The idea that epilepsy is a spectrum that includes many types of seizures, sometimes without any obvious signs, also helps explain why the disease is so hard to treat. For example, in women with catamenial epilepsy (epilepsy in which seizures worsen at specific times of the menstrual cycle), anticonvulsant drugs may control seizures almost all the time, except during these specific times of their menstrual cycle.2 During pregnancy, when the hormones estrogen and progesterone increase dramatically, women often report a change in seizures.3,4 Changes in seizure frequency or severity also occur when people with epilepsy enter menopause (in women) and andropause (in men), a phenomenon that has been explained by falling levels of the reproductive hormones estrogen, progesterone, and testosterone.3-6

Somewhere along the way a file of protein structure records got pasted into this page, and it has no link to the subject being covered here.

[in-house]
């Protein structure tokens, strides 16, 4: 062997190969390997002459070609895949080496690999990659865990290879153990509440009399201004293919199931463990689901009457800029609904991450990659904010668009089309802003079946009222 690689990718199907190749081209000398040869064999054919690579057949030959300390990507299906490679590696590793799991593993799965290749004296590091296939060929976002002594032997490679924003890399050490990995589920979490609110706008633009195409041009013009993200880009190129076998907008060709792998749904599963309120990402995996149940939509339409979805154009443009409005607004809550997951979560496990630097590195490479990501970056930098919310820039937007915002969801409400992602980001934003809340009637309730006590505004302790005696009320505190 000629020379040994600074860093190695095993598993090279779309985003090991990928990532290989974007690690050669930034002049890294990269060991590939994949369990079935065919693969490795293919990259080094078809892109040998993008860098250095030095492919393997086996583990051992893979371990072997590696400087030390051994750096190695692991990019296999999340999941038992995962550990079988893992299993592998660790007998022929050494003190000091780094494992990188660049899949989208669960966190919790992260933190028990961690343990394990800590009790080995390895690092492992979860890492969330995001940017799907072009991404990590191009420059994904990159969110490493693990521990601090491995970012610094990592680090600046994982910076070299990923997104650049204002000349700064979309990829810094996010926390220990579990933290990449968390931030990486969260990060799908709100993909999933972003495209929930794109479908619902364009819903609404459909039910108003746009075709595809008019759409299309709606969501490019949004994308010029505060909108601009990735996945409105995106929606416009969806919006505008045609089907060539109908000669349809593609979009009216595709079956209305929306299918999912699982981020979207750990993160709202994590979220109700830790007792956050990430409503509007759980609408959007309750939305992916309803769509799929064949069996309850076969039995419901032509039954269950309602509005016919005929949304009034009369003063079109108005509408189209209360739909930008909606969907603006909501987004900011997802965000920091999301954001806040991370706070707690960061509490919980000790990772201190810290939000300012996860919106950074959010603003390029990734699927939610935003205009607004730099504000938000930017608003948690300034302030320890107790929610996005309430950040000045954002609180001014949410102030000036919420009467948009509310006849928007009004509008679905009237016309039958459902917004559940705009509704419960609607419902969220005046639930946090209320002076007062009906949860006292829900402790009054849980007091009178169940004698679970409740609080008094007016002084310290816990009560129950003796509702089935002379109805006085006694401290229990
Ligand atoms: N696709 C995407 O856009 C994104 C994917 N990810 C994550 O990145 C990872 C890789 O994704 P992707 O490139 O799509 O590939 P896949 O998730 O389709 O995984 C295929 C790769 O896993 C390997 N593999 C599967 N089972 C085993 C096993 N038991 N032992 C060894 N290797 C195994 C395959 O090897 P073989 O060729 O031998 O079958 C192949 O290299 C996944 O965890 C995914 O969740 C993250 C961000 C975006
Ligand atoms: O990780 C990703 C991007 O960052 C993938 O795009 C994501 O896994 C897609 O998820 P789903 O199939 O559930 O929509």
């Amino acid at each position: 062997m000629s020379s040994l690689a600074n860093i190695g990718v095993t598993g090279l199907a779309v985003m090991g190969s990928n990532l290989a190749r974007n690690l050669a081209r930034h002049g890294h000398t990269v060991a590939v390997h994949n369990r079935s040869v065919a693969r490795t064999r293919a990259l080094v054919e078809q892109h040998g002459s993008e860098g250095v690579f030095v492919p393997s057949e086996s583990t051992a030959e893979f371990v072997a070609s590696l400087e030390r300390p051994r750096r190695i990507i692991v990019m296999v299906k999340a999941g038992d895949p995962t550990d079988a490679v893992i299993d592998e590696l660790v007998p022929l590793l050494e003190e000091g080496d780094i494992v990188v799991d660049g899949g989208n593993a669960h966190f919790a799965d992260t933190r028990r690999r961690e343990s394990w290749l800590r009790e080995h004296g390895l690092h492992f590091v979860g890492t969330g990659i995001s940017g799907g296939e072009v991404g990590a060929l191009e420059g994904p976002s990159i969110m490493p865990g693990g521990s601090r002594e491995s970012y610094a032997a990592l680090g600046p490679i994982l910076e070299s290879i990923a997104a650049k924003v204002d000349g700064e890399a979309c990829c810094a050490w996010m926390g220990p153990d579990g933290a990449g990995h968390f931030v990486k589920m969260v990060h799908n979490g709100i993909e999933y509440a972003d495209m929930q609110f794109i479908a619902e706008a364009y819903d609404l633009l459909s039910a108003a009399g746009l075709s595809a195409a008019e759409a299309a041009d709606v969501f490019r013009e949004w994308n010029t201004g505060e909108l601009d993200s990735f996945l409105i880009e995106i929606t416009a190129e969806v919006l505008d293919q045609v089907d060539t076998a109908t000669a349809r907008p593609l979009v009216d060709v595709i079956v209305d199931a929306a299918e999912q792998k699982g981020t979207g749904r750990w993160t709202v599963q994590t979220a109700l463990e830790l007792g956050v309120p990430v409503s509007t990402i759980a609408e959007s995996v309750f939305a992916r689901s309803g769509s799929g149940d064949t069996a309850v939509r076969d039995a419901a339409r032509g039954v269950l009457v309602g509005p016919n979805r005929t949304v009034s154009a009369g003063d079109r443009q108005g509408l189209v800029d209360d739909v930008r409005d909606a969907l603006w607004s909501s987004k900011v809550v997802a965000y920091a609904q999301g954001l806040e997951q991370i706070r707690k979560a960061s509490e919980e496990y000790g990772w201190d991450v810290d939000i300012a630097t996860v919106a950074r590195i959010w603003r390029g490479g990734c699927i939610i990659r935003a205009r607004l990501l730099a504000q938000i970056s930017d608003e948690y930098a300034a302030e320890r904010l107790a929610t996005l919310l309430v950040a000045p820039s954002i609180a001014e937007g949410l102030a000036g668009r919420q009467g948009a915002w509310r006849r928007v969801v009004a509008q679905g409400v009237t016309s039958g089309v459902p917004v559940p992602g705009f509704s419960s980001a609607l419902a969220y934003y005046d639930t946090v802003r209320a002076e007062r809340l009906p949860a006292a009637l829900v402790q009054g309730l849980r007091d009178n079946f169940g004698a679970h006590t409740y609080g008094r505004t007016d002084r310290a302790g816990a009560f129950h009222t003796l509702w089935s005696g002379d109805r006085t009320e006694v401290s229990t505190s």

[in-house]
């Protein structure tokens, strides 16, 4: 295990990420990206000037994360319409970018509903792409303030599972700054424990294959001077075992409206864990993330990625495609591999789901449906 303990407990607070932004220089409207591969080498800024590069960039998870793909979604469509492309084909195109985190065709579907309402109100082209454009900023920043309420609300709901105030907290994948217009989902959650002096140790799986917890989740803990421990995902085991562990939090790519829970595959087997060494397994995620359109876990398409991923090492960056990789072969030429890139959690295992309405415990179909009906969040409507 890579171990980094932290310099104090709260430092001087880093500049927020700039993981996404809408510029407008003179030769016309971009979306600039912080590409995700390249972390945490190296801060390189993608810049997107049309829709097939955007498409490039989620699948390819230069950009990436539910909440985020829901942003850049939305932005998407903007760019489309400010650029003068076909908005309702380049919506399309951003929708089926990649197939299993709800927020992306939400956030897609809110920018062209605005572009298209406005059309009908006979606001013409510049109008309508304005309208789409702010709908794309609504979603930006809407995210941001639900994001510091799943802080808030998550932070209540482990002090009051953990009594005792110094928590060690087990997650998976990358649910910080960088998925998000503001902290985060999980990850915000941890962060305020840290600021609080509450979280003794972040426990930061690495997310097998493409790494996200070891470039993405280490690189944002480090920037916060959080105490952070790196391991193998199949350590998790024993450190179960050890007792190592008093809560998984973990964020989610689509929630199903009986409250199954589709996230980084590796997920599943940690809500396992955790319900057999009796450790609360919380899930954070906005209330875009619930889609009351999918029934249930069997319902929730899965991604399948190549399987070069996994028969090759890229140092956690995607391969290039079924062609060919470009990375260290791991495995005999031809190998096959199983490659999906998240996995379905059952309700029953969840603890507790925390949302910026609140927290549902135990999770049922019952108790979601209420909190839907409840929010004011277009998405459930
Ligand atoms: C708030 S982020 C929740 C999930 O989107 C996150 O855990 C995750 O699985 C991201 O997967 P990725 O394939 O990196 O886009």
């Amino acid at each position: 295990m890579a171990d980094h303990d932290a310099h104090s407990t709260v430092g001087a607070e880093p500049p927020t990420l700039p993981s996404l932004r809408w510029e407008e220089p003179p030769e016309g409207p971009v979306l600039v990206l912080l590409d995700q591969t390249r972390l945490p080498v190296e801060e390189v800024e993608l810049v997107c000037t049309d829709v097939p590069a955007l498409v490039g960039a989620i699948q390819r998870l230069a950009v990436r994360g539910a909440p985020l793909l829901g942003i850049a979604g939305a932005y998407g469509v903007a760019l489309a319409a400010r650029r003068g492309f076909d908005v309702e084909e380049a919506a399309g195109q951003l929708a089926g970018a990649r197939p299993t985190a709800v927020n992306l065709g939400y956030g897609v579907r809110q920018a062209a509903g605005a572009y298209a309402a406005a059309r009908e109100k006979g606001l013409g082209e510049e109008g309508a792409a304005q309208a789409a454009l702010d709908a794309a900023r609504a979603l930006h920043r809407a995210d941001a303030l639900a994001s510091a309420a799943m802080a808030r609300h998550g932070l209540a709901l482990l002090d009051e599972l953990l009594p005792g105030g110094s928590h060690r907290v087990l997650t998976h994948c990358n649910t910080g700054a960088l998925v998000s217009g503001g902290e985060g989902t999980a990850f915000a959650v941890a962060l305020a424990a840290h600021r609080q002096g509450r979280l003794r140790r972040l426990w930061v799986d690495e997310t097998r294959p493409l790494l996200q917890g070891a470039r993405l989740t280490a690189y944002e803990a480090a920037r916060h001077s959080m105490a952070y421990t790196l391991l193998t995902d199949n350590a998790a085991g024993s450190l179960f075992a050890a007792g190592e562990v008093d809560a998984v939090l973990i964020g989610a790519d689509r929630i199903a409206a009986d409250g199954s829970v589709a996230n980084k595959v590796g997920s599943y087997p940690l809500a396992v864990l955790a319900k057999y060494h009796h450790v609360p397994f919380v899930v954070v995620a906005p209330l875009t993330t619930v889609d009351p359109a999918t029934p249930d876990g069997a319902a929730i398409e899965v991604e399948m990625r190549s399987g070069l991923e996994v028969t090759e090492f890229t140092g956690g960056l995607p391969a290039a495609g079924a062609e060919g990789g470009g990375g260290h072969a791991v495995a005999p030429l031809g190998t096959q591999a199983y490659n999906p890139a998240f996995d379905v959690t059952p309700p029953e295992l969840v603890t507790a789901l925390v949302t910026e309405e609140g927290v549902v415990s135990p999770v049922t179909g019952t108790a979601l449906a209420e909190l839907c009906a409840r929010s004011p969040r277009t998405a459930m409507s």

This effect of hormones on seizures has been known for more than a century. In light of the increasing understanding of the intimate relationship between the brain and the endocrine system, we can now explain it better. Below, some of the current ideas about how the brain is affected by reproductive hormones are discussed, using estrogen and progesterone as examples. Then the menstrual cycle is addressed, and the way in which scientists have used the understanding of estrogen and progesterone to explain why seizures increase at certain times of the menstrual cycle. Finally, the concept that epilepsy is a spectrum is used to shed light on some of the persistent questions about catamenial epilepsy, and to suggest potential treatments that have not yet been considered to help women who have the condition.
The Brain and Reproductive Hormones
The relationship between the gonads (ovaries and testes) and the brain is complicated. It is not surprising that we still do not completely understand all of the effects of hormones on the brain or on seizures. However, a great deal has been clarified in the last decades of research.